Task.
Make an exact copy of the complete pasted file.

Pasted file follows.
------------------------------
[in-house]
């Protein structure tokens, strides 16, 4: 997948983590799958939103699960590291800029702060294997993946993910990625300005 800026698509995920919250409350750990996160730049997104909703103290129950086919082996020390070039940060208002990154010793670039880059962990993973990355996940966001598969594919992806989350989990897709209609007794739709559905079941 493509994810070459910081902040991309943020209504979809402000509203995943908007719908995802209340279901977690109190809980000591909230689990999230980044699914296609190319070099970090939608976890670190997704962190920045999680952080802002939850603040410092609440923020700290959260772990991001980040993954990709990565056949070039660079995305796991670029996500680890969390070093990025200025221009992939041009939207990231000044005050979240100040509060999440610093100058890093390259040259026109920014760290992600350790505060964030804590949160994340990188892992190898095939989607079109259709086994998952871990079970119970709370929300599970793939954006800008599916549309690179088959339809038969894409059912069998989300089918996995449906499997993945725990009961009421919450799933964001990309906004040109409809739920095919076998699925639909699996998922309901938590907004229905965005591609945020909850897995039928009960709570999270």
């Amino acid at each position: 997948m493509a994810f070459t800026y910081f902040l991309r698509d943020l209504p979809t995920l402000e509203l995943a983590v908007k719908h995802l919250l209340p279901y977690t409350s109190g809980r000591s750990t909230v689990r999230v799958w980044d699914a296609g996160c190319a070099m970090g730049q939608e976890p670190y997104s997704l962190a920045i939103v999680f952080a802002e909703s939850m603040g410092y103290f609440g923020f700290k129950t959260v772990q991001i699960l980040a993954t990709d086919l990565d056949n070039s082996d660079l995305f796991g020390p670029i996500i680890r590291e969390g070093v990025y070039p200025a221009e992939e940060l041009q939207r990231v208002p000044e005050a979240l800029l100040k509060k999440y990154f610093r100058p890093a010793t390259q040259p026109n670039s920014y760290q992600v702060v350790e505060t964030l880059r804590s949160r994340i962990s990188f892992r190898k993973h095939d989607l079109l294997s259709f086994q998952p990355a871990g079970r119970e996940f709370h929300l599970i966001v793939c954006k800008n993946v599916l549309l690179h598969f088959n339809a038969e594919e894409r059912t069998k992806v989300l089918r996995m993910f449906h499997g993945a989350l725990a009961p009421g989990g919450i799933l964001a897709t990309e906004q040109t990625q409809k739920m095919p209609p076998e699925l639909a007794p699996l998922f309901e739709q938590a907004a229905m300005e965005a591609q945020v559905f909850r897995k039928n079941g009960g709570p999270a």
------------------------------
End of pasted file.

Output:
[in-house]
């Protein structure tokens, strides 16, 4: 997948983590799958939103699960590291800029702060294997993946993910990625300005 800026698509995920919250409350750990996160730049997104909703103290129950086919082996020390070039940060208002990154010793670039880059962990993973990355996940966001598969594919992806989350989990897709209609007794739709559905079941 493509994810070459910081902040991309943020209504979809402000509203995943908007719908995802209340279901977690109190809980000591909230689990999230980044699914296609190319070099970090939608976890670190997704962190920045999680952080802002939850603040410092609440923020700290959260772990991001980040993954990709990565056949070039660079995305796991670029996500680890969390070093990025200025221009992939041009939207990231000044005050979240100040509060999440610093100058890093390259040259026109920014760290992600350790505060964030804590949160994340990188892992190898095939989607079109259709086994998952871990079970119970709370929300599970793939954006800008599916549309690179088959339809038969894409059912069998989300089918996995449906499997993945725990009961009421919450799933964001990309906004040109409809739920095919076998699925639909699996998922309901938590907004229905965005591609945020909850897995039928009960709570999270």
């Amino acid at each position: 997948m493509a994810f070459t800026y910081f902040l991309r698509d943020l209504p979809t995920l402000e509203l995943a983590v908007k719908h995802l919250l209340p279901y977690t409350s109190g809980r000591s750990t909230v689990r999230v799958w980044d699914a296609g996160c190319a070099m970090g730049q939608e976890p670190y997104s997704l962190a920045i939103v999680f952080a802002e909703s939850m603040g410092y103290f609440g923020f700290k129950t959260v772990q991001i699960l980040a993954t990709d086919l990565d056949n070039s082996d660079l995305f796991g020390p670029i996500i680890r590291e969390g070093v990025y070039p200025a221009e992939e940060l041009q939207r990231v208002p000044e005050a979240l800029l100040k509060k999440y990154f610093r100058p890093a010793t390259q040259p026109n670039s920014y760290q992600v702060v350790e505060t964030l880059r804590s949160r994340i962990s990188f892992r190898k993973h095939d989607l079109l294997s259709f086994q998952p990355a871990g079970r119970e996940f709370h929300l599970i966001v793939c954006k800008n993946v599916l549309l690179h598969f088959n339809a038969e594919e894409r059912t069998k992806v989300l089918r996995m993910f449906h499997g993945a989350l725990a009961p009421g989990g919450i799933l964001a897709t990309e906004q040109t990625q409809k739920m095919p209609p076998e699925l639909a007794p699996l998922f309901e739709q938590a907004a229905m300005e965005a591609q945020v559905f909850r897995k039928n079941g009960g709570p999270a």